This is a book for art lovers, designers, and art-loving techies everywhere. A coffee-table art book filled with lush art plates that speak to the senses, the fractal images within reflect the beauty and mystery of the natural world, and demonstrate the power of computer-aided design in creating original works of art.
A Note From the Publisher
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A new category in digital art emerges. Jack Cleveland introduces us to his computer graphics-generated art in Fractals. These are art forms that are geometric representations of specialized mathematical formulas, of which a great popular example is a Fibonacci Sequence. Similarly, Cleveland’s collection of fractal art reflects and illuminates structures and patterns found in nature, including the pattern movement of the stock market. His artworks such as “Bluefire,” “Birds of a Feather,” and “Keys” are among the examples of manipulated abstract mathematical equations. They are repeated recursively to create distinct abstract patterns under Cleveland’s artistic license. They are reflections of his keen interest in mathematics and earth science. The beauty of his work lies at the intersection of generative art and computer art in set parameters.
Before the advent of computers, scientists had been studying fractals for hundreds of years. As Benoit Mandelbrot’s discoveries popularized fractal geometry, explorers and artists like Cleveland created shapes that are otherworldly yet visually arresting. His collection of art in Fractals is the product of diverse calculation formulas and coloring algorithms where he takes control. Cleveland’s work can be classified as a new form of abstract art since they represent objective realities through layers of elements that achieve striking effects. You can say that fractal art is unique, but it begs the bigger question of what makes it unique compared to other art forms. As a fractal artist, Cleveland demonstrates how it can be unique, for it is the only medium that explores fractal structures through digital and classical aesthetics. Browse through this collection and experience its mesmerizing effect.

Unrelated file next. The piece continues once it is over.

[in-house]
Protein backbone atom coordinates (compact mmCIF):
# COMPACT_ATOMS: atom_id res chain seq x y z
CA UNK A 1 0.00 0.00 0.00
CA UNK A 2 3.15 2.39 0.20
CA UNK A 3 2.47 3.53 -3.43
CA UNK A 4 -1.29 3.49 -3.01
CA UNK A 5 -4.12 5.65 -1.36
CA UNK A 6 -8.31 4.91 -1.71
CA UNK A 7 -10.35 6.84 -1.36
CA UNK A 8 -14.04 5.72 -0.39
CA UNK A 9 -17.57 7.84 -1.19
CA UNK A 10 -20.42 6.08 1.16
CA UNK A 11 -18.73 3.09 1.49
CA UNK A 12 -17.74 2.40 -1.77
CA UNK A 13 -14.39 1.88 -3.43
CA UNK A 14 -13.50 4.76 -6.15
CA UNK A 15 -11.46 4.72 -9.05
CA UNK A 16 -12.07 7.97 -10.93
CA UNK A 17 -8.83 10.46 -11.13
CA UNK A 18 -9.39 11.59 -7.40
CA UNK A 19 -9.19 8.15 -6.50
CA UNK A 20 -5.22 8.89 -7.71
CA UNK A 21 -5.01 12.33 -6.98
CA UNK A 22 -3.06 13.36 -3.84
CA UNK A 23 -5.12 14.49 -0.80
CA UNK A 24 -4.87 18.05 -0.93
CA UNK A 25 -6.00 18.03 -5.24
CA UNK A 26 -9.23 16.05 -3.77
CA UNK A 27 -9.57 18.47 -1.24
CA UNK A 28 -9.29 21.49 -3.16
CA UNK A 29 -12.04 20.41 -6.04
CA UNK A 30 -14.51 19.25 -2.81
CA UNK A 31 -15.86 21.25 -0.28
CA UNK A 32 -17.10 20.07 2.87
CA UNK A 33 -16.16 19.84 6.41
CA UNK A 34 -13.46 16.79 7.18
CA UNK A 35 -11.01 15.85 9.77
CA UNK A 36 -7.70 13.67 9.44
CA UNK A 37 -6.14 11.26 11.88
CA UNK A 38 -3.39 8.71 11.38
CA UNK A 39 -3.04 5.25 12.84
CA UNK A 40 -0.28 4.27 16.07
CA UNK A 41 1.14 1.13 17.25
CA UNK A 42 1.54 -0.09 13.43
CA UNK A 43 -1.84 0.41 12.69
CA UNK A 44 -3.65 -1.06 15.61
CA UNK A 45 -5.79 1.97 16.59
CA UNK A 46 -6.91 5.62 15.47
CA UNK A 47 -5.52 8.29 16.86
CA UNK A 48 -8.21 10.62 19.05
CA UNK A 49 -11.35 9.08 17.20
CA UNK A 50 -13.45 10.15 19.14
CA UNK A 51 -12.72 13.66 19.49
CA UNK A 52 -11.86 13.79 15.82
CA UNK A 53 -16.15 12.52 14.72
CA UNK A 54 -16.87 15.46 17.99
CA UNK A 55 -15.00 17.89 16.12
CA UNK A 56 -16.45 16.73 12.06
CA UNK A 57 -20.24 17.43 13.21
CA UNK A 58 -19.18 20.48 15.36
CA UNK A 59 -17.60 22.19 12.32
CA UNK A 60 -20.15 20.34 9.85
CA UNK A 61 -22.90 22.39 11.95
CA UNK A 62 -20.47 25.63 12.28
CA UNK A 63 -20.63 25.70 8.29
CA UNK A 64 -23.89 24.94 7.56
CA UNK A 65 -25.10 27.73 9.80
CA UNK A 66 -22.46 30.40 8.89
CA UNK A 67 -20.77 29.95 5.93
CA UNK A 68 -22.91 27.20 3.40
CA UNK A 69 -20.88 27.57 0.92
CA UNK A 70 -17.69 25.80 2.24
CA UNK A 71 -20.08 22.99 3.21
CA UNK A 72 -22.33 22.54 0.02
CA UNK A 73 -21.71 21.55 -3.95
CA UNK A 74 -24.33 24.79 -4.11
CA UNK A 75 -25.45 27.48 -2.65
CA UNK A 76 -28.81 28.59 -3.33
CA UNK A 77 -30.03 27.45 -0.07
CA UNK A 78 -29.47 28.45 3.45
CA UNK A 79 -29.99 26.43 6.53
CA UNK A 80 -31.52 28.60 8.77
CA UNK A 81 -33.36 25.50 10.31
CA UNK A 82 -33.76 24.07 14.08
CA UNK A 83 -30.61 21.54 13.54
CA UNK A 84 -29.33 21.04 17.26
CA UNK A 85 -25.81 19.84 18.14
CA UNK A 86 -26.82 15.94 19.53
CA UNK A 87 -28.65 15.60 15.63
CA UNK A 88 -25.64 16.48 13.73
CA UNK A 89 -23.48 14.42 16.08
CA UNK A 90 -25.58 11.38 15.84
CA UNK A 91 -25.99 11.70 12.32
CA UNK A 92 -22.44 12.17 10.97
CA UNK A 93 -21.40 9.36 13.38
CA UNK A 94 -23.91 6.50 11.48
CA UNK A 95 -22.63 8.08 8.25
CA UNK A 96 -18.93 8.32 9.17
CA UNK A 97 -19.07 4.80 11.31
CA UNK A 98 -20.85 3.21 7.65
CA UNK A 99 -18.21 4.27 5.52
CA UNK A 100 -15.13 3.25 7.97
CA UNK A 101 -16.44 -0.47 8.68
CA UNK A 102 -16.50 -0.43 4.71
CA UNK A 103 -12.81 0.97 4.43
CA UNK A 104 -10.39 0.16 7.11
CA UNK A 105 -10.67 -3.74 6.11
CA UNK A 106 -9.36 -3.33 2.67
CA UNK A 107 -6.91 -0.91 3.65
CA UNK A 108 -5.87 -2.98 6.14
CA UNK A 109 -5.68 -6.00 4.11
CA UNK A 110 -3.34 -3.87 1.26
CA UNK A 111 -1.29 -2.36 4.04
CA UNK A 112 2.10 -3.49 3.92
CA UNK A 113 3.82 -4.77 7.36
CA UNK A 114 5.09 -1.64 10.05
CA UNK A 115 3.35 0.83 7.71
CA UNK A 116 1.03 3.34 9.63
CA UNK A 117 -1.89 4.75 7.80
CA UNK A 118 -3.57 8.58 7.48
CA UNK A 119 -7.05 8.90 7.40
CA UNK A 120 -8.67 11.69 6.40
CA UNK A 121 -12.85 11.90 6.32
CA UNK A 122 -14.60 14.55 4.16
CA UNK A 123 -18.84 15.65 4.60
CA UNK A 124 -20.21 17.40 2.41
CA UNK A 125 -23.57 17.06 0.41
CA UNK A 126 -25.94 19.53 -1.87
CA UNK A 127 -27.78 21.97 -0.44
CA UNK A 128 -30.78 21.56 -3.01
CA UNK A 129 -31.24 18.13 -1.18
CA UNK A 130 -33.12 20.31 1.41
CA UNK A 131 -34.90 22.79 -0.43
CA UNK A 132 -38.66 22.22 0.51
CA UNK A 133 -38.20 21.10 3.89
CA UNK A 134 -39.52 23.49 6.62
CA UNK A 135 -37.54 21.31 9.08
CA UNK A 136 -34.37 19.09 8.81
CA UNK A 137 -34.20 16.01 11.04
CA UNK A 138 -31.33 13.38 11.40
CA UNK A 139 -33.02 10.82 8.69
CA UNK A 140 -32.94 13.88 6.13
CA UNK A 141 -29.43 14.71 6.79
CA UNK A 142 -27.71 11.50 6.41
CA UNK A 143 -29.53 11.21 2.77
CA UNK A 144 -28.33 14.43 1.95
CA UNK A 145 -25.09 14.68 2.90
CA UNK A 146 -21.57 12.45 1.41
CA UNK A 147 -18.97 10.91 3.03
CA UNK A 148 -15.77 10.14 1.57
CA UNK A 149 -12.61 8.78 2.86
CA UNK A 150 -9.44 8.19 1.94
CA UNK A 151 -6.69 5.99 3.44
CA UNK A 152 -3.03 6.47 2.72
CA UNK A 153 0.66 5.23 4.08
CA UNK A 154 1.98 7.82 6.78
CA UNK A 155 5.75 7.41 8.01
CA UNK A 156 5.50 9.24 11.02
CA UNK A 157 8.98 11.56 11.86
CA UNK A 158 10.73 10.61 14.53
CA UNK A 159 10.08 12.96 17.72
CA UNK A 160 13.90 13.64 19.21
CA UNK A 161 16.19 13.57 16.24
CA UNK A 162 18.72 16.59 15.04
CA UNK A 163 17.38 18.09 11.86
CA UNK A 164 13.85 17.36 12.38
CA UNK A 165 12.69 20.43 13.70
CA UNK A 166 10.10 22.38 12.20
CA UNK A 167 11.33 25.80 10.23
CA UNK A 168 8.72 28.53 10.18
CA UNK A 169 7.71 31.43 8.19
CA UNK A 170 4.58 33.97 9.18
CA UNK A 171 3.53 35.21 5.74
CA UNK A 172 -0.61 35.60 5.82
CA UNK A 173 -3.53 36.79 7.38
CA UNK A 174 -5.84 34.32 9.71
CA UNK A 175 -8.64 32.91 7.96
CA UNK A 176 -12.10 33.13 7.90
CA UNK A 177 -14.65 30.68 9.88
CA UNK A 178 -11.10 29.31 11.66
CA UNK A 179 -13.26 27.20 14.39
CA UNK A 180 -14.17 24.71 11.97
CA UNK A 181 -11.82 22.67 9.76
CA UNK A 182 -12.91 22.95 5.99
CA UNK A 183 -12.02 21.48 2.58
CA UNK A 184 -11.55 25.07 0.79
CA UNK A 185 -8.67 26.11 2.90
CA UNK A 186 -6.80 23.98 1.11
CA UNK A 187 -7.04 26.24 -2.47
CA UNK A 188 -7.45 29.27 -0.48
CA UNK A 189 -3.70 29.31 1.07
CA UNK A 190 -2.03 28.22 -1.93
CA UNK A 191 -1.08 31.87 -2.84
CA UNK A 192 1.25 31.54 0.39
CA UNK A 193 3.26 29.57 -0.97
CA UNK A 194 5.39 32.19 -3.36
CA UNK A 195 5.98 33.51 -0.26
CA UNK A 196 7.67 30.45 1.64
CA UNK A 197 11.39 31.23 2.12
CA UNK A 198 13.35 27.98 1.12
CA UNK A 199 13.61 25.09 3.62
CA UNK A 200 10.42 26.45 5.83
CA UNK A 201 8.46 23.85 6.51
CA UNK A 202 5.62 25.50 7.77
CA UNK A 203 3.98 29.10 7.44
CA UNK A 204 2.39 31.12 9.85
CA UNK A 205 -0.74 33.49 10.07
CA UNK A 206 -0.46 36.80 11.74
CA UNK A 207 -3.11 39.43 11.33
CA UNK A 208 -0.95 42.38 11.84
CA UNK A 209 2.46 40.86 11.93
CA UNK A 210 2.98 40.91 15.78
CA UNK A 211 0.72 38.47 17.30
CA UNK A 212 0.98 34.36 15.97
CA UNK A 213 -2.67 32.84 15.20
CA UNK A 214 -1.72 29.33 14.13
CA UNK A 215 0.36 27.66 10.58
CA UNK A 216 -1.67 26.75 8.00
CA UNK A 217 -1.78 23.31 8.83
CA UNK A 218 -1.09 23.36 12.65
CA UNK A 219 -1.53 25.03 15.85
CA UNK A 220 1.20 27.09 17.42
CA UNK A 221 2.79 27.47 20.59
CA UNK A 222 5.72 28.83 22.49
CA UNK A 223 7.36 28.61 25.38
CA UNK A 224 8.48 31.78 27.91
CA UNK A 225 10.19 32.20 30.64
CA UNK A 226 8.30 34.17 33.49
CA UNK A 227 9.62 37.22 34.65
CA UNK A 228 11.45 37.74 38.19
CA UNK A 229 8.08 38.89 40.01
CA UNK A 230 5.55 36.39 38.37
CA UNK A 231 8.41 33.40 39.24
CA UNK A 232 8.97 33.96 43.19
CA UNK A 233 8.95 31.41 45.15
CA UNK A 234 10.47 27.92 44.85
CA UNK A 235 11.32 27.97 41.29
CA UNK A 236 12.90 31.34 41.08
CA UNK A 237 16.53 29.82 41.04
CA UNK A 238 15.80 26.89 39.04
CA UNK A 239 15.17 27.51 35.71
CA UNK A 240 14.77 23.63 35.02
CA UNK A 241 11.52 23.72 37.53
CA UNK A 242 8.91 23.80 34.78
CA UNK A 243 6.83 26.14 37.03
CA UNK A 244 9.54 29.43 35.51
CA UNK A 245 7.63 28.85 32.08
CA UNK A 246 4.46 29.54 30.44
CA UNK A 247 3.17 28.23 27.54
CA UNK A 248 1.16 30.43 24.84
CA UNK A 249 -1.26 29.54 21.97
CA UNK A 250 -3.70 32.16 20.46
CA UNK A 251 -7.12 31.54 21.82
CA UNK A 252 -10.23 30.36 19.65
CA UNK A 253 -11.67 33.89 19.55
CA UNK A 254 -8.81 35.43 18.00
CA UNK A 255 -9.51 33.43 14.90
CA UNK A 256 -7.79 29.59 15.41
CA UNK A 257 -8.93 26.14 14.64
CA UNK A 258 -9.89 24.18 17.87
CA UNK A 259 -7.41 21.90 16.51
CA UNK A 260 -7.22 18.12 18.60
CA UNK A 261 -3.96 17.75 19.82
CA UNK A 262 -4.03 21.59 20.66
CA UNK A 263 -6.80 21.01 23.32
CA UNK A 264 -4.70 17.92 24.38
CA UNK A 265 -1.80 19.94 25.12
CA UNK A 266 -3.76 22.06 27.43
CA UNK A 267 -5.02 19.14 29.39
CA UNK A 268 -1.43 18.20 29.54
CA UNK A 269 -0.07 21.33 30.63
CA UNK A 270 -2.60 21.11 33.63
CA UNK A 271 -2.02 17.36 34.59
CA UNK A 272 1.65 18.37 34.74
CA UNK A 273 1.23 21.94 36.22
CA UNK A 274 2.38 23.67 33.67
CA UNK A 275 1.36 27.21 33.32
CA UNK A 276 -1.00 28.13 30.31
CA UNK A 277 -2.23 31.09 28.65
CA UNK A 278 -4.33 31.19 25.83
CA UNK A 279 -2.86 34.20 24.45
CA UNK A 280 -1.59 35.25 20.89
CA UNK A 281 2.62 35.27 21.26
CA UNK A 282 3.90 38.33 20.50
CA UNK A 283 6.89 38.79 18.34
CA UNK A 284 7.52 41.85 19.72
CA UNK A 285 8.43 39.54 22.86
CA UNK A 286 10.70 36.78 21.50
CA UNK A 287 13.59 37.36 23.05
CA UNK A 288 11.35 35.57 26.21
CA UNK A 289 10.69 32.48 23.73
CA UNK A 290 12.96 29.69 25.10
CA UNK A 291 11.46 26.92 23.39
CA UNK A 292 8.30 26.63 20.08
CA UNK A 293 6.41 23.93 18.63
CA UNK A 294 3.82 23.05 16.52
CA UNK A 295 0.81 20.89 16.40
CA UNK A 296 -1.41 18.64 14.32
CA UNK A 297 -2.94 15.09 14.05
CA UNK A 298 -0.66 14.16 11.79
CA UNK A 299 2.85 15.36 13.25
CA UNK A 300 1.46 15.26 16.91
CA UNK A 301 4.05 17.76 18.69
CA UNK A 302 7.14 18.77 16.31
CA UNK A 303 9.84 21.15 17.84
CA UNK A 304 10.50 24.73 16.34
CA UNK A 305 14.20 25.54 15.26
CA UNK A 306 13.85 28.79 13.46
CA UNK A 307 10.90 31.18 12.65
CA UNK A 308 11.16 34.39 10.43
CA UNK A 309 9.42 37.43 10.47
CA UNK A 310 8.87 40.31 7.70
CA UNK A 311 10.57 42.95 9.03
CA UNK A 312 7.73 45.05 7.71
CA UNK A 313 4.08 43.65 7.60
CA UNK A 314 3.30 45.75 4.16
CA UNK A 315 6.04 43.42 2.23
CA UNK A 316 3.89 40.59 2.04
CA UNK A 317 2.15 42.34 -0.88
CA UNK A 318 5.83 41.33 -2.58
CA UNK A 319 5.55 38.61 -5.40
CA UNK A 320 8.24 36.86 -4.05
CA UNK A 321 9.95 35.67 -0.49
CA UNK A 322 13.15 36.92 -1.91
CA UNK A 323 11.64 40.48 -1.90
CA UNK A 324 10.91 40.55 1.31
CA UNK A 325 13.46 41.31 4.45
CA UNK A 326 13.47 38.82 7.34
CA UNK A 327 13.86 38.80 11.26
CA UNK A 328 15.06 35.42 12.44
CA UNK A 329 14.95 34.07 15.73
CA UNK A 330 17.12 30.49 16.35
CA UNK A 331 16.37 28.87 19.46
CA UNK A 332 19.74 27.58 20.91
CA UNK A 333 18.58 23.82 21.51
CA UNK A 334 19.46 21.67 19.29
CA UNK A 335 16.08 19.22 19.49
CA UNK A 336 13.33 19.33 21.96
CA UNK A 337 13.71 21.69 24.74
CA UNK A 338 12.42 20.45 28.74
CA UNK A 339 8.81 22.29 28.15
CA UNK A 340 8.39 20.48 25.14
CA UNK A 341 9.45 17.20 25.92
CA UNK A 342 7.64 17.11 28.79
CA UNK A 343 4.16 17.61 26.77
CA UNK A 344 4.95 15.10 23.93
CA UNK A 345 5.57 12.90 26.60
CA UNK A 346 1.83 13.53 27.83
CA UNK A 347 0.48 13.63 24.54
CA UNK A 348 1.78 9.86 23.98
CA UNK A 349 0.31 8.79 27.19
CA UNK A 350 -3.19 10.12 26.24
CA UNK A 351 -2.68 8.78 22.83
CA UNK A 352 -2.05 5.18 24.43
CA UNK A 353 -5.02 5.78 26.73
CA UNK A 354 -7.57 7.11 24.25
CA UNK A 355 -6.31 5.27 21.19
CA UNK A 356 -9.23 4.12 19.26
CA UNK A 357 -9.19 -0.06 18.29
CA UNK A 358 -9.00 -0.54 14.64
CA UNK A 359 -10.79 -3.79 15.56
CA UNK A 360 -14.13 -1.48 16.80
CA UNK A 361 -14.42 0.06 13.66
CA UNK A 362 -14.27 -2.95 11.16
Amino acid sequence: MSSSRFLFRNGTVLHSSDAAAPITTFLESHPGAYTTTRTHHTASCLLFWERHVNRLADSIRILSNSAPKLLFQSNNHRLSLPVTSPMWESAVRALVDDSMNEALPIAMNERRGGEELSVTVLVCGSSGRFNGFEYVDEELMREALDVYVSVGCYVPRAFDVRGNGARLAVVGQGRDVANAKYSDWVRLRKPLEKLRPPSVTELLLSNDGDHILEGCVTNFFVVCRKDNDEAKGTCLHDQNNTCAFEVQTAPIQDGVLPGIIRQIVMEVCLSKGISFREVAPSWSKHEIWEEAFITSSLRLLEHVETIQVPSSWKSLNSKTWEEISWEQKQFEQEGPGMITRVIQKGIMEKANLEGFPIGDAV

— Vincent Dublado, Readers’ Favorite
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Available on NetGalley
Average rating from 16 members
This is excellent. I like fractals and fractal art, and these images are quite compelling and varied. Many would make great wall art! A huge amount of time and computing power must have gone into creating these engaging images. Highly recommended. Thanks very much for the ARC for review!!
i received a digital copy of this book via NetGalley and was blown away by the pieces of art that the author has created. I have always been fascinated by fractals that are present in abundance all around us in mother nature. So, when I got access to the book, I was keenly looking forward to seeing the art work. This is one of those art books that one needs to keep close to the favorite coffee place and relooks at the art work every now and then. Some of the art works presented in the book are so good that i would love to have them hanging in my living room. It's sad that the artist has left us already. But kudos to the team who have put together the works and are releasing the book. If you love fractals, you will love this book.
Fractals came into my little world long before computers did, through the intense art of MC Escher. His painstaking, extraordinarily detailed woodcuts are a wonder to behold. The word fractal was invented by Benoit Mandelbrot, who pioneered and promoted the mathematical aspects of fractals. He, more than anyone, is identified with the word fractal. Jack Cleveland worked in computers, and apparently without knowing the work of Benoit Mandelbrot, leveraged software to produce infinitely repeating patterns – in other words, fractals. His art is very sci-fi looking. A lot of mysterious orbs and highly reflective surfaces. His works are “familiar yet fantastical”. The way it works is that computer is programed to continuously reiterate an instruction, endlessly rendering the results. It’s not just for pretty graphics, either. Stephen Wolfram is using them to attempt to find the pattern behind the entire universe, from it birth and into the future. He has global contest underway to find that ultimate instruction. Jack Cleveland died of heart failure early this year, at the age of 47. His mother, Pat, put this coffee table book together to spread his art to all. David Wineberg